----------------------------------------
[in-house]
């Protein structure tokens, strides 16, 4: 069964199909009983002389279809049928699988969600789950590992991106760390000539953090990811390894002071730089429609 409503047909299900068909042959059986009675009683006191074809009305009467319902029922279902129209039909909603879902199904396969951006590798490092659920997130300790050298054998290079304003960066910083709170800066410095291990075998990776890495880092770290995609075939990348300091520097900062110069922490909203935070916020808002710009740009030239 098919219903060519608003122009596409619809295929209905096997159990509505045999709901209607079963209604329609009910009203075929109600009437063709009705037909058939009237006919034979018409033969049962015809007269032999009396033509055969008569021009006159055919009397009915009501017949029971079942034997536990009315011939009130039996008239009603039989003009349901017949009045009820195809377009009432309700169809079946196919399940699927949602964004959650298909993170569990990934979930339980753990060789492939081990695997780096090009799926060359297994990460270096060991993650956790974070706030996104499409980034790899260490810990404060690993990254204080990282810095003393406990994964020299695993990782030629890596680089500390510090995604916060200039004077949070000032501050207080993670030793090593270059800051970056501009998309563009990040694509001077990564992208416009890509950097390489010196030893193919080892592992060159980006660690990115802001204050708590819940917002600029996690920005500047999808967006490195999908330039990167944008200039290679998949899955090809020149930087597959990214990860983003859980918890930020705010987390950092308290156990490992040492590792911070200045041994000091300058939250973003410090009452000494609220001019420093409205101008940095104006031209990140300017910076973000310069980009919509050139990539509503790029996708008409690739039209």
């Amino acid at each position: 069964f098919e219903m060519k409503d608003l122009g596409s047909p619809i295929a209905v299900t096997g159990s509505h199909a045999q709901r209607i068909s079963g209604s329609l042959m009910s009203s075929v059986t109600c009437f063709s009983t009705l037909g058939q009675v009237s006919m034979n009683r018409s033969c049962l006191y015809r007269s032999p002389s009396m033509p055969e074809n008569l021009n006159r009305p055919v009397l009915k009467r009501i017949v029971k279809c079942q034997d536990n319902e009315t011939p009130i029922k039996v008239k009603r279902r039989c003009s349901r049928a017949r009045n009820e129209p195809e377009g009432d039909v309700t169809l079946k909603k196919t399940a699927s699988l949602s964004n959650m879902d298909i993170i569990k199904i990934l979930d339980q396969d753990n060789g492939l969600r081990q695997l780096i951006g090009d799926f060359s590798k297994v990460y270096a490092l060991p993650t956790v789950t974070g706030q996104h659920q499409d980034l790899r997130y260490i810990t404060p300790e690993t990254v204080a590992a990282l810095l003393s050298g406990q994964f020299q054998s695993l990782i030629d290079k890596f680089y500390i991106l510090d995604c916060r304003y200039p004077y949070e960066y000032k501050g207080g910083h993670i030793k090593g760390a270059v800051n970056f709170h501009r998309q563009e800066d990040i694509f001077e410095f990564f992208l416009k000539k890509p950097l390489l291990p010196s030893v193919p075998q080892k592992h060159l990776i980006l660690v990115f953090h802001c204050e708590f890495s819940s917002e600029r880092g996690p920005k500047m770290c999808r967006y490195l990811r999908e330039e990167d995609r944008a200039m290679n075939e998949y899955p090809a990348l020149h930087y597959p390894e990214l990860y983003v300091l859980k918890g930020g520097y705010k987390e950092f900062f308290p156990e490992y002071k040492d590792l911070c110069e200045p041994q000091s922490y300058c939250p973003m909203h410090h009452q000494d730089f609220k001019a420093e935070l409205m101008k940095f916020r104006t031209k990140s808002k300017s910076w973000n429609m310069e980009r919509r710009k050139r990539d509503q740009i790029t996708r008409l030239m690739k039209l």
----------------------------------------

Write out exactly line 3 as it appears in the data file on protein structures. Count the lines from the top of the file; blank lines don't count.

């Amino acid at each position: 069964f098919e219903m060519k409503d608003l122009g596409s047909p619809i295929a209905v299900t096997g159990s509505h199909a045999q709901r209607i068909s079963g209604s329609l042959m009910s009203s075929v059986t109600c009437f063709s009983t009705l037909g058939q009675v009237s006919m034979n009683r018409s033969c049962l006191y015809r007269s032999p002389s009396m033509p055969e074809n008569l021009n006159r009305p055919v009397l009915k009467r009501i017949v029971k279809c079942q034997d536990n319902e009315t011939p009130i029922k039996v008239k009603r279902r039989c003009s349901r049928a017949r009045n009820e129209p195809e377009g009432d039909v309700t169809l079946k909603k196919t399940a699927s699988l949602s964004n959650m879902d298909i993170i569990k199904i990934l979930d339980q396969d753990n060789g492939l969600r081990q695997l780096i951006g090009d799926f060359s590798k297994v990460y270096a490092l060991p993650t956790v789950t974070g706030q996104h659920q499409d980034l790899r997130y260490i810990t404060p300790e690993t990254v204080a590992a990282l810095l003393s050298g406990q994964f020299q054998s695993l990782i030629d290079k890596f680089y500390i991106l510090d995604c916060r304003y200039p004077y949070e960066y000032k501050g207080g910083h993670i030793k090593g760390a270059v800051n970056f709170h501009r998309q563009e800066d990040i694509f001077e410095f990564f992208l416009k000539k890509p950097l390489l291990p010196s030893v193919p075998q080892k592992h060159l990776i980006l660690v990115f953090h802001c204050e708590f890495s819940s917002e600029r880092g996690p920005k500047m770290c999808r967006y490195l990811r999908e330039e990167d995609r944008a200039m290679n075939e998949y899955p090809a990348l020149h930087y597959p390894e990214l990860y983003v300091l859980k918890g930020g520097y705010k987390e950092f900062f308290p156990e490992y002071k040492d590792l911070c110069e200045p041994q000091s922490y300058c939250p973003m909203h410090h009452q000494d730089f609220k001019a420093e935070l409205m101008k940095f916020r104006t031209k990140s808002k300017s910076w973000n429609m310069e980009r919509r710009k050139r990539d509503q740009i790029t996708r008409l030239m690739k039209l």